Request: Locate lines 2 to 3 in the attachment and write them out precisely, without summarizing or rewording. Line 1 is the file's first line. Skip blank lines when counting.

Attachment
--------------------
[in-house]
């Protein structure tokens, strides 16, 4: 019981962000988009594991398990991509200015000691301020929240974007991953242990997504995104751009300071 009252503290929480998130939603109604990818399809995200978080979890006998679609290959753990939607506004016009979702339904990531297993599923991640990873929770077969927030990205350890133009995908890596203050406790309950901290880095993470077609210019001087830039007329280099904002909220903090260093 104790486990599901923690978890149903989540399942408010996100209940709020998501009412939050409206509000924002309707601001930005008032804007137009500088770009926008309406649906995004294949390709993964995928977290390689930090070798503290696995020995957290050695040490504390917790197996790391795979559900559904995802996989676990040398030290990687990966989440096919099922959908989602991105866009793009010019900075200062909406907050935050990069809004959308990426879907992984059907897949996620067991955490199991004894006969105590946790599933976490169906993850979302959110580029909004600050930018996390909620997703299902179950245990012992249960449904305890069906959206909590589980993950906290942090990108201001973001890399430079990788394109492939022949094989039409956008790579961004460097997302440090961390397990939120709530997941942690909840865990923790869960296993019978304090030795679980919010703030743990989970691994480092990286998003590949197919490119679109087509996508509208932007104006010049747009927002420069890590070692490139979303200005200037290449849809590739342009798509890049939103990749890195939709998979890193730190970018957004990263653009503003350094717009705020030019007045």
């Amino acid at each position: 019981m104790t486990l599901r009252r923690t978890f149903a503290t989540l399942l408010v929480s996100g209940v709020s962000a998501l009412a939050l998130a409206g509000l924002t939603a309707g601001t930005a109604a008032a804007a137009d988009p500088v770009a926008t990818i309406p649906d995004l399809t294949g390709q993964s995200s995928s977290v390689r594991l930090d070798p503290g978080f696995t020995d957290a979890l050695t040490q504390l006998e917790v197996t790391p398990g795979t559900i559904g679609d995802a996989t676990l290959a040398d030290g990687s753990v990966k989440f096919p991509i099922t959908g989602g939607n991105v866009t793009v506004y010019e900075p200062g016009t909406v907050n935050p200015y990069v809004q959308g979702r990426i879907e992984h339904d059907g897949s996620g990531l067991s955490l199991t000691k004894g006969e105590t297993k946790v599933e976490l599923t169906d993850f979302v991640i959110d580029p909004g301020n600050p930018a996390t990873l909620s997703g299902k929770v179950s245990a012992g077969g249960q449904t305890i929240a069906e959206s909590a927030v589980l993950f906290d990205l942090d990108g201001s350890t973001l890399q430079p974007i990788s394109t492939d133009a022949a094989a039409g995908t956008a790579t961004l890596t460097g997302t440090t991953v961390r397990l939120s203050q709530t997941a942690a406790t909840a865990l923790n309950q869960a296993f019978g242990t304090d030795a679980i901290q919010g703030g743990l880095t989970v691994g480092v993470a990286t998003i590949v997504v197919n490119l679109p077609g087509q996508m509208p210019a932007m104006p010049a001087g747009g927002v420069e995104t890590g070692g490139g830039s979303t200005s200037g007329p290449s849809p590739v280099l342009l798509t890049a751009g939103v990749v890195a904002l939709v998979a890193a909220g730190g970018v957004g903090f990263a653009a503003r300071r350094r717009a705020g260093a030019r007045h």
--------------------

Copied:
């Protein structure tokens, strides 16, 4: 019981962000988009594991398990991509200015000691301020929240974007991953242990997504995104751009300071 009252503290929480998130939603109604990818399809995200978080979890006998679609290959753990939607506004016009979702339904990531297993599923991640990873929770077969927030990205350890133009995908890596203050406790309950901290880095993470077609210019001087830039007329280099904002909220903090260093 104790486990599901923690978890149903989540399942408010996100209940709020998501009412939050409206509000924002309707601001930005008032804007137009500088770009926008309406649906995004294949390709993964995928977290390689930090070798503290696995020995957290050695040490504390917790197996790391795979559900559904995802996989676990040398030290990687990966989440096919099922959908989602991105866009793009010019900075200062909406907050935050990069809004959308990426879907992984059907897949996620067991955490199991004894006969105590946790599933976490169906993850979302959110580029909004600050930018996390909620997703299902179950245990012992249960449904305890069906959206909590589980993950906290942090990108201001973001890399430079990788394109492939022949094989039409956008790579961004460097997302440090961390397990939120709530997941942690909840865990923790869960296993019978304090030795679980919010703030743990989970691994480092990286998003590949197919490119679109087509996508509208932007104006010049747009927002420069890590070692490139979303200005200037290449849809590739342009798509890049939103990749890195939709998979890193730190970018957004990263653009503003350094717009705020030019007045």
């Amino acid at each position: 019981m104790t486990l599901r009252r923690t978890f149903a503290t989540l399942l408010v929480s996100g209940v709020s962000a998501l009412a939050l998130a409206g509000l924002t939603a309707g601001t930005a109604a008032a804007a137009d988009p500088v770009a926008t990818i309406p649906d995004l399809t294949g390709q993964s995200s995928s977290v390689r594991l930090d070798p503290g978080f696995t020995d957290a979890l050695t040490q504390l006998e917790v197996t790391p398990g795979t559900i559904g679609d995802a996989t676990l290959a040398d030290g990687s753990v990966k989440f096919p991509i099922t959908g989602g939607n991105v866009t793009v506004y010019e900075p200062g016009t909406v907050n935050p200015y990069v809004q959308g979702r990426i879907e992984h339904d059907g897949s996620g990531l067991s955490l199991t000691k004894g006969e105590t297993k946790v599933e976490l599923t169906d993850f979302v991640i959110d580029p909004g301020n600050p930018a996390t990873l909620s997703g299902k929770v179950s245990a012992g077969g249960q449904t305890i929240a069906e959206s909590a927030v589980l993950f906290d990205l942090d990108g201001s350890t973001l890399q430079p974007i990788s394109t492939d133009a022949a094989a039409g995908t956008a790579t961004l890596t460097g997302t440090t991953v961390r397990l939120s203050q709530t997941a942690a406790t909840a865990l923790n309950q869960a296993f019978g242990t304090d030795a679980i901290q919010g703030g743990l880095t989970v691994g480092v993470a990286t998003i590949v997504v197919n490119l679109p077609g087509q996508m509208p210019a932007m104006p010049a001087g747009g927002v420069e995104t890590g070692g490139g830039s979303t200005s200037g007329p290449s849809p590739v280099l342009l798509t890049a751009g939103v990749v890195a904002l939709v998979a890193a909220g730190g970018v957004g903090f990263a653009a503003r300071r350094r717009a705020g260093a030019r007045h």